A Federal Ruling and New Leadership Moves Border Patrol Away From Racial Profiling

April 23, 2015 by · Leave a Comment
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Last month a court ordered that Latinos and other immigrants can’t be stopped and interrogated at random. And, surprisingly, the Border Patrol isn’t crying foul.

By Nina Shapiro Tue., Apr 21 2015 at 05:41PM    Seattle Weekly
One June morning in 2011, an Anacortes police officer pulled over a Hispanic man, supposedly for failing to signal a left turn. The traffic stop quickly turned into something else, however. The officer suspected that the man, a local artist and longtime Anacortes resident named Gustavo Vargas Ramirez, was in the country illegally, and called the Border Patrol.

Represented by the Northwest Immigrant Rights Project, Vargas later sued the federal government, claiming that he was illegally arrested by the Border Patrol. While the artist was, in fact, undocumented, the Fourth Amendment requires probable cause before any arrest is made. Instead, Vargas claimed, what Agent Hafstadt (as well as the local officer) did in his case was to profile him based on his race. Read more

#Not1More’s Virtual Conference this Week

April 22, 2015 by · Leave a Comment
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This week marks the fifth anniversary of Governor Brewer signing Arizona’s SB1070 into law.
To commemorate the last five years of resistance and movement building, groups from across the country are joining with Puente as they launch their ICE Free AZ campaign to finish the job of ending the collaboration between ICE and police empowered by the racial profiling law.

You can be part of the convening by joining one of the virtual conferences throughout the week.

10:00am pacific Thursday April 23rd - SB1070: Five Years of Resistance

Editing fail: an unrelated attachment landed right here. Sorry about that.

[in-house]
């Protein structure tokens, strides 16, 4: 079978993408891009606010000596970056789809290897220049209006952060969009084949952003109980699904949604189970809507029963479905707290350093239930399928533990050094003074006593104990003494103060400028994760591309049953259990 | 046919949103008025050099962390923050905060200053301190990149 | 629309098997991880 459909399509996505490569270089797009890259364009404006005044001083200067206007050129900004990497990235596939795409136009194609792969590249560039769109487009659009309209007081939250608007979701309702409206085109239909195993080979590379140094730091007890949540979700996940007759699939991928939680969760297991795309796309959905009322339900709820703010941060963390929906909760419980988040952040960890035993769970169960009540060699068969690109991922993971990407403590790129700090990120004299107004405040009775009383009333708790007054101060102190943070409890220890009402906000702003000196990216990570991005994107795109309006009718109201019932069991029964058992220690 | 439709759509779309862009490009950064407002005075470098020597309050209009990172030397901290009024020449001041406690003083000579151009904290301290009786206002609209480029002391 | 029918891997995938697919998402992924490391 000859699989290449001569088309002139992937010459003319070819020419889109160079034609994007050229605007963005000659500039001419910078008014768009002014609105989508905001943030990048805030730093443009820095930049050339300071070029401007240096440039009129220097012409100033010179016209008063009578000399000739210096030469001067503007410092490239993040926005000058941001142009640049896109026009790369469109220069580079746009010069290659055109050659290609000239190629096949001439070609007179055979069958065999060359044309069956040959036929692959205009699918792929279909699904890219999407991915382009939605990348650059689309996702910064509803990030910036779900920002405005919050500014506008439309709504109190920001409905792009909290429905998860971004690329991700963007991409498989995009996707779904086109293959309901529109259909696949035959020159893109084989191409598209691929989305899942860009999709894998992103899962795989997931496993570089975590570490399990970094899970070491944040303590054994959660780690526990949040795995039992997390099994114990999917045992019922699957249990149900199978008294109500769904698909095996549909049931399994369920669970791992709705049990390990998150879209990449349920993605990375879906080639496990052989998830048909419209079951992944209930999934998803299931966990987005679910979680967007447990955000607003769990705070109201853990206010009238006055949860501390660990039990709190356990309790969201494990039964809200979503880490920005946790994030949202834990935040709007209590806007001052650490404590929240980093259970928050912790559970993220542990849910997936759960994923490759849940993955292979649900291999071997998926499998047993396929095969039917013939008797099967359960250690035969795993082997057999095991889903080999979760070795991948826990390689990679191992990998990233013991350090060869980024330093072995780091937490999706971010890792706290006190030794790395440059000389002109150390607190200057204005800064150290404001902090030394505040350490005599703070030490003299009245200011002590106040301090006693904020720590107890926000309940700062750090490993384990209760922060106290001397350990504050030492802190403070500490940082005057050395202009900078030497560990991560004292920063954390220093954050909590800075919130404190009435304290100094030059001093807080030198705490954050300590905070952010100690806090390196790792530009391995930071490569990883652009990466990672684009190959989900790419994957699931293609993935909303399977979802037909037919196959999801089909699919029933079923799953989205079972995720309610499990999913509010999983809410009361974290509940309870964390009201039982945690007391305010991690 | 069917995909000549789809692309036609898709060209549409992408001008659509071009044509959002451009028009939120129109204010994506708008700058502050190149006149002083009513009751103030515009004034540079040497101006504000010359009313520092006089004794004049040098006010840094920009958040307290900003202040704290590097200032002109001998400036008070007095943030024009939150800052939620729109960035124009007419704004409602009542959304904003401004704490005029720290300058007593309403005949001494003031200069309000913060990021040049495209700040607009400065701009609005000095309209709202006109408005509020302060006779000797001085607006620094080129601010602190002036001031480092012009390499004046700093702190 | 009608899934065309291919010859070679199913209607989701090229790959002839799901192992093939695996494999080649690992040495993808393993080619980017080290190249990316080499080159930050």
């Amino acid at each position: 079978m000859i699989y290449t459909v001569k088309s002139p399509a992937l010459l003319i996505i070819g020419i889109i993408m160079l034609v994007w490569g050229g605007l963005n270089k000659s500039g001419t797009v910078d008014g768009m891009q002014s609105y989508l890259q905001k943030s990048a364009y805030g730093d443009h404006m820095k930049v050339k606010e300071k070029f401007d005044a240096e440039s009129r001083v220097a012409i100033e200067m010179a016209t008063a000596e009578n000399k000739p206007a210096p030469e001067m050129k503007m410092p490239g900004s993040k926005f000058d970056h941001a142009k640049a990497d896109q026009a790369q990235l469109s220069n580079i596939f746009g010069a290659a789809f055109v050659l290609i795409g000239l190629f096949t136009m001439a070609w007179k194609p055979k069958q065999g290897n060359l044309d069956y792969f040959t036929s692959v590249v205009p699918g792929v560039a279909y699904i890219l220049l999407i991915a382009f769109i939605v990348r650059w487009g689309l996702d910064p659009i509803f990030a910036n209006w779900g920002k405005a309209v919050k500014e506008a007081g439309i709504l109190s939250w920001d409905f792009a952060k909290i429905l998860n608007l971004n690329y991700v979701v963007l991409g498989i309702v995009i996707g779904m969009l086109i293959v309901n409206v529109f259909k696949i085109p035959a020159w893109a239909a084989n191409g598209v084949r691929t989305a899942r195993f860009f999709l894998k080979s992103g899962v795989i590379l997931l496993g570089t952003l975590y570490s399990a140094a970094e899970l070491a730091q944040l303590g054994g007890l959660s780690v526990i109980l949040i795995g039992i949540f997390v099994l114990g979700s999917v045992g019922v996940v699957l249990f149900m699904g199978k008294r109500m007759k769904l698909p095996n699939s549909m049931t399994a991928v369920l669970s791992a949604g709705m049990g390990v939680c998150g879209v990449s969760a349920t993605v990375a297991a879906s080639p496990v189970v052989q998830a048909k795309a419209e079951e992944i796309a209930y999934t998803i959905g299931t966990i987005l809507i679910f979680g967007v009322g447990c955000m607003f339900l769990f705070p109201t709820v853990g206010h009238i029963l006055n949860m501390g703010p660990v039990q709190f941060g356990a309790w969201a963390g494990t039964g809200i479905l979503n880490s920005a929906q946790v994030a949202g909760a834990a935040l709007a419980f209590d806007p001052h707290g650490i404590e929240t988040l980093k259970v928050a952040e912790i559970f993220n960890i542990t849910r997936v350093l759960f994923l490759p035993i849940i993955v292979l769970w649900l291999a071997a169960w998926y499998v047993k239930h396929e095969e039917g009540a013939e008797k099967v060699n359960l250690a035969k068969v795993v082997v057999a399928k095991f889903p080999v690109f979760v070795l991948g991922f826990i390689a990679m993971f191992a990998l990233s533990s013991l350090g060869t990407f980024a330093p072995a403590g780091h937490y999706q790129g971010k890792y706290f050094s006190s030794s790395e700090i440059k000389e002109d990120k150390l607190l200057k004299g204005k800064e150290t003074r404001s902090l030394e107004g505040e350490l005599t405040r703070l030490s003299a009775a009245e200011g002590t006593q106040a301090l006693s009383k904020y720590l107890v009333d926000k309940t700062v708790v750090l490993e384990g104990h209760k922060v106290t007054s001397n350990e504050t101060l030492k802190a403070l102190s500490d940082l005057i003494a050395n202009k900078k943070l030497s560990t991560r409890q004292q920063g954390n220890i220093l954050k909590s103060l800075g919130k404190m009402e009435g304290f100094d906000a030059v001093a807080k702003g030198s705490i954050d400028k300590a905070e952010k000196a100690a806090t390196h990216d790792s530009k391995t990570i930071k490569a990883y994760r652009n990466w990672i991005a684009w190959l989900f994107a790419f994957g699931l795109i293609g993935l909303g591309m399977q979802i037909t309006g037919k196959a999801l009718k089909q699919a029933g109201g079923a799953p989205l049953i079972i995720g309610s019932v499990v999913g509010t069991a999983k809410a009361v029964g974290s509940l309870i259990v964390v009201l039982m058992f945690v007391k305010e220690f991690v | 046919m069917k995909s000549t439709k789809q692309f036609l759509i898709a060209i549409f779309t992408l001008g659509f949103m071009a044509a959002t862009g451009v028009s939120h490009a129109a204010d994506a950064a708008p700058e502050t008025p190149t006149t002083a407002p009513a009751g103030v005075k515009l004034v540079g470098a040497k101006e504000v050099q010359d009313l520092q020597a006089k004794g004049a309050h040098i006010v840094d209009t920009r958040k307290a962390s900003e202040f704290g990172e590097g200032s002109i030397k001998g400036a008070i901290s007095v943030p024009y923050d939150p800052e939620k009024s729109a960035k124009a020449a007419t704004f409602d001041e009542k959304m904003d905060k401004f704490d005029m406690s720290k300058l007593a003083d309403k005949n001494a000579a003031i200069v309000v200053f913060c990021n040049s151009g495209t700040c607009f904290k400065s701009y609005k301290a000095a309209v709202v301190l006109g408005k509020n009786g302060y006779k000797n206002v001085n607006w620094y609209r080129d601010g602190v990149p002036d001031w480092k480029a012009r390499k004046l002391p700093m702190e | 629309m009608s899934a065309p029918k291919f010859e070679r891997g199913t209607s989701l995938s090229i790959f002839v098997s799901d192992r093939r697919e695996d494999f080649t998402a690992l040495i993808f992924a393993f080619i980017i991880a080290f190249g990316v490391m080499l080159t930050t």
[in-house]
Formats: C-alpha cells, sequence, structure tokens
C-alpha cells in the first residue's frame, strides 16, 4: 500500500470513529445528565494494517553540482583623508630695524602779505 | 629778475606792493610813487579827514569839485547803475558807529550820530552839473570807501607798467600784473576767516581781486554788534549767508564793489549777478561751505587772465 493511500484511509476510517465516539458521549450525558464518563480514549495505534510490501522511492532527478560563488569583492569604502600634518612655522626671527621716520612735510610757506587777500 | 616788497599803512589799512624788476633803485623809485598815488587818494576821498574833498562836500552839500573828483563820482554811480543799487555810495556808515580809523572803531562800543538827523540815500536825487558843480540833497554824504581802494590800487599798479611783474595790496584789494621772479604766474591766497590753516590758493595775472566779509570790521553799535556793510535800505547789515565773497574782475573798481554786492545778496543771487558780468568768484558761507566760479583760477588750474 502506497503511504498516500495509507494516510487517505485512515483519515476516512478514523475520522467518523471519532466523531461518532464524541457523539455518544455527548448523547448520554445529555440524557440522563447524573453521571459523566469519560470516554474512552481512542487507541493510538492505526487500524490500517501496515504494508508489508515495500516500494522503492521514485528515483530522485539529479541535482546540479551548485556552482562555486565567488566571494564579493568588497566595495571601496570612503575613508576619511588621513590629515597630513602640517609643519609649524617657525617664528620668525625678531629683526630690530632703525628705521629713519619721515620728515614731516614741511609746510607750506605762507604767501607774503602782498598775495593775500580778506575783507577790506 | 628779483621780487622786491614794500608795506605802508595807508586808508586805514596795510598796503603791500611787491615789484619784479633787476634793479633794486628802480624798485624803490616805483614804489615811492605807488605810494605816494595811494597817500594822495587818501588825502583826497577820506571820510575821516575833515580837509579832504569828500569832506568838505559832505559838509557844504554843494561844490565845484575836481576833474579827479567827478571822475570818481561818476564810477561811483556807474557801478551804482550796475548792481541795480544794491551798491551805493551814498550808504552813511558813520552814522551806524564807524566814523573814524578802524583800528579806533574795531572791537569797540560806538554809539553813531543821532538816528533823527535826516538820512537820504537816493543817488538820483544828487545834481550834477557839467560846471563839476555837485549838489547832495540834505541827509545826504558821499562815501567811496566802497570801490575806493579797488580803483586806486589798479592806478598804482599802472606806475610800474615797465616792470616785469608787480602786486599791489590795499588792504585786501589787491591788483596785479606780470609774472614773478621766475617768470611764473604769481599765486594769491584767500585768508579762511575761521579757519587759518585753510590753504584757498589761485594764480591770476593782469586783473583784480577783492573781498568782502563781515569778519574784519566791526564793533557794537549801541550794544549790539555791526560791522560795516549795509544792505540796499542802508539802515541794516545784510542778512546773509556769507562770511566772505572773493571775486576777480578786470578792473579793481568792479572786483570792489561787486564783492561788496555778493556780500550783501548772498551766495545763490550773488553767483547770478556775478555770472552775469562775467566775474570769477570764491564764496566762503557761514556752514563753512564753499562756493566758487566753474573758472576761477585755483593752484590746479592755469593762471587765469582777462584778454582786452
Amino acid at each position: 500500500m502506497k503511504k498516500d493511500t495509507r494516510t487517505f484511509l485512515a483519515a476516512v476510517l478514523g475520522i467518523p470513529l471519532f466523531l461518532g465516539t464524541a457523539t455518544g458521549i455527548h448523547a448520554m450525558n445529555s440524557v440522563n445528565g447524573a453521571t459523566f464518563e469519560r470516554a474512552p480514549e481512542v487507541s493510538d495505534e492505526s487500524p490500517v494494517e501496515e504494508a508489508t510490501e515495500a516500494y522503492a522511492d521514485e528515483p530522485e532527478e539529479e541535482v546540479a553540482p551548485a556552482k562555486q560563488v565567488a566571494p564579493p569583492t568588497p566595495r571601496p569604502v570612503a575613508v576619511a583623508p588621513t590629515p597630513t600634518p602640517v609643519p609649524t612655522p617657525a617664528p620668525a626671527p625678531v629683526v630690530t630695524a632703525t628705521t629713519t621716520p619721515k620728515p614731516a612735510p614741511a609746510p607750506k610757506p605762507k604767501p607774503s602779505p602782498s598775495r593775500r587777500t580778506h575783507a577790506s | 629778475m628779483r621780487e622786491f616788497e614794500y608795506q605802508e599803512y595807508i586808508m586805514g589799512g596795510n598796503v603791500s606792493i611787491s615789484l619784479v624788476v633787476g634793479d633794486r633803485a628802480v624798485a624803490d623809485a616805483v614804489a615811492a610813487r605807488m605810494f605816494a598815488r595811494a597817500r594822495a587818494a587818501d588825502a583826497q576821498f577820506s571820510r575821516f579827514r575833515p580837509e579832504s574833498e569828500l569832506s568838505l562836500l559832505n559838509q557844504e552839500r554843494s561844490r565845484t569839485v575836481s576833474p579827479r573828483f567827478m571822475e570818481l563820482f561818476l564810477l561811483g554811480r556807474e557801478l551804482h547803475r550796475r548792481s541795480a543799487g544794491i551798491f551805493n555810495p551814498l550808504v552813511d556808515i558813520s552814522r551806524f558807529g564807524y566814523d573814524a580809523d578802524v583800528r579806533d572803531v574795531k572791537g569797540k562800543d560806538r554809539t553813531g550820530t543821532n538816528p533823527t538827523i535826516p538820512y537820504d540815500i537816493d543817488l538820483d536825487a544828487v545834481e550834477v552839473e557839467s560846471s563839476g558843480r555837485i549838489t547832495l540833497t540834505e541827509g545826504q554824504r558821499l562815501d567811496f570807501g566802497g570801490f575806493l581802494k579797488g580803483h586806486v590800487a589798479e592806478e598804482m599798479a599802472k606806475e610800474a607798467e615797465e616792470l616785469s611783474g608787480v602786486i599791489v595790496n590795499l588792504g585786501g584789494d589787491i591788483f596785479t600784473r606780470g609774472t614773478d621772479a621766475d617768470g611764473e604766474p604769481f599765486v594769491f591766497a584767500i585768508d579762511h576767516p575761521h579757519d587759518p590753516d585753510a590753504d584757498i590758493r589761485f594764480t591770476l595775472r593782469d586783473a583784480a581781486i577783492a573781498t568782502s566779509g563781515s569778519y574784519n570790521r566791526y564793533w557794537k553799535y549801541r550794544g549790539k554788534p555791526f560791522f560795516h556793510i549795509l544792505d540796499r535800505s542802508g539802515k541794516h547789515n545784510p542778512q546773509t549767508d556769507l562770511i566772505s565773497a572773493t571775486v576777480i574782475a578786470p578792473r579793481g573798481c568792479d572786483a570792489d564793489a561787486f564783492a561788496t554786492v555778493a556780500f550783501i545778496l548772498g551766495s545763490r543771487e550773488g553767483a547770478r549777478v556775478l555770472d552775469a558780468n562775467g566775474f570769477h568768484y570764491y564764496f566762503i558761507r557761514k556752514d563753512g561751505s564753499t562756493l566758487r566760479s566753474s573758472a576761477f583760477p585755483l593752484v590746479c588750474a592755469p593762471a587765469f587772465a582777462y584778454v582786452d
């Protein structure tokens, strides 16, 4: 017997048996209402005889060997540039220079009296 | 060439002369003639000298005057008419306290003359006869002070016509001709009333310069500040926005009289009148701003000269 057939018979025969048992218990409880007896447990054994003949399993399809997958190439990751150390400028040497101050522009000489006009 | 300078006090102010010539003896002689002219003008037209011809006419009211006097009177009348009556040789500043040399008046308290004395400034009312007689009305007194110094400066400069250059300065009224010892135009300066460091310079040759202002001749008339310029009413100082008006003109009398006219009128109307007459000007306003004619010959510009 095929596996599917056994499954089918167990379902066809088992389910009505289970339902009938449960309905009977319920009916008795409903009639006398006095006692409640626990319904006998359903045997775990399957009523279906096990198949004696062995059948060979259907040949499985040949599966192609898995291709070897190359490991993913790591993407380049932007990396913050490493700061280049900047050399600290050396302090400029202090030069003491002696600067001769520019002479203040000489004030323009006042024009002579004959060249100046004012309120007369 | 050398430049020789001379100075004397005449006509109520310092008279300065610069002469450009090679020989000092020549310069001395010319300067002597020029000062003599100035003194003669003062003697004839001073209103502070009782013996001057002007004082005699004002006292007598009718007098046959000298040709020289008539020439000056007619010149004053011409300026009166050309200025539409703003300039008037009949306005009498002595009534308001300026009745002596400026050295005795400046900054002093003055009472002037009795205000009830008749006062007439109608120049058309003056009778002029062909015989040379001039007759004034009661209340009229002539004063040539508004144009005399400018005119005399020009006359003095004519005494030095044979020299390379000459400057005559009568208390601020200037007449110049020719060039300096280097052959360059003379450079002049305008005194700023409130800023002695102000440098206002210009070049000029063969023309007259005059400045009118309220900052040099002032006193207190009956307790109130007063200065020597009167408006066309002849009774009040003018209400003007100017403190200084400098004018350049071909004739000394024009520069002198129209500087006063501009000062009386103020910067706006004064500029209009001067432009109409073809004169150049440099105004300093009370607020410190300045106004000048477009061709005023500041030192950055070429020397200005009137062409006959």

10:00am pacific Friday April 24th - Women on the Frontlines
5:00pm pacific Friday April 24th - Civil Disobedience & Migrant Rights (Spanish)
10:30am pacific Saturday April 25th - Next Generation of Resistance
Read more

Many immigrants may be released without bond after judge’s ruling

April 15, 2015 by · Leave a Comment
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April 13, 2015

Seattle federal judge orders the DOJ to obey a law that allows some immigrant detainees to be released on their own recognizance while their cases work through the system.

By Mike Carter

Seattle Times staff reporter

In a move that could affect tens of thousands of detainees, a federal judge in Seattle has ordered the Department of Justice to obey a law that allows for the release of some undocumented immigrants without posting a bond.

Immigration-rights leaders say the law is routinely ignored in Washington and elsewhere in the United States because of a conflicting Department of Justice (DOJ) policy that requires immigrant detainees to post at least a $1,500 bond regardless of whether they pose a danger or flight risk.

“People should not be locked up while they are in immigration proceedings simply because they do not have money to pay a bond,” said Matt Adams, the legal director of the Northwest Immigrant Rights Project (NIRP). Read more

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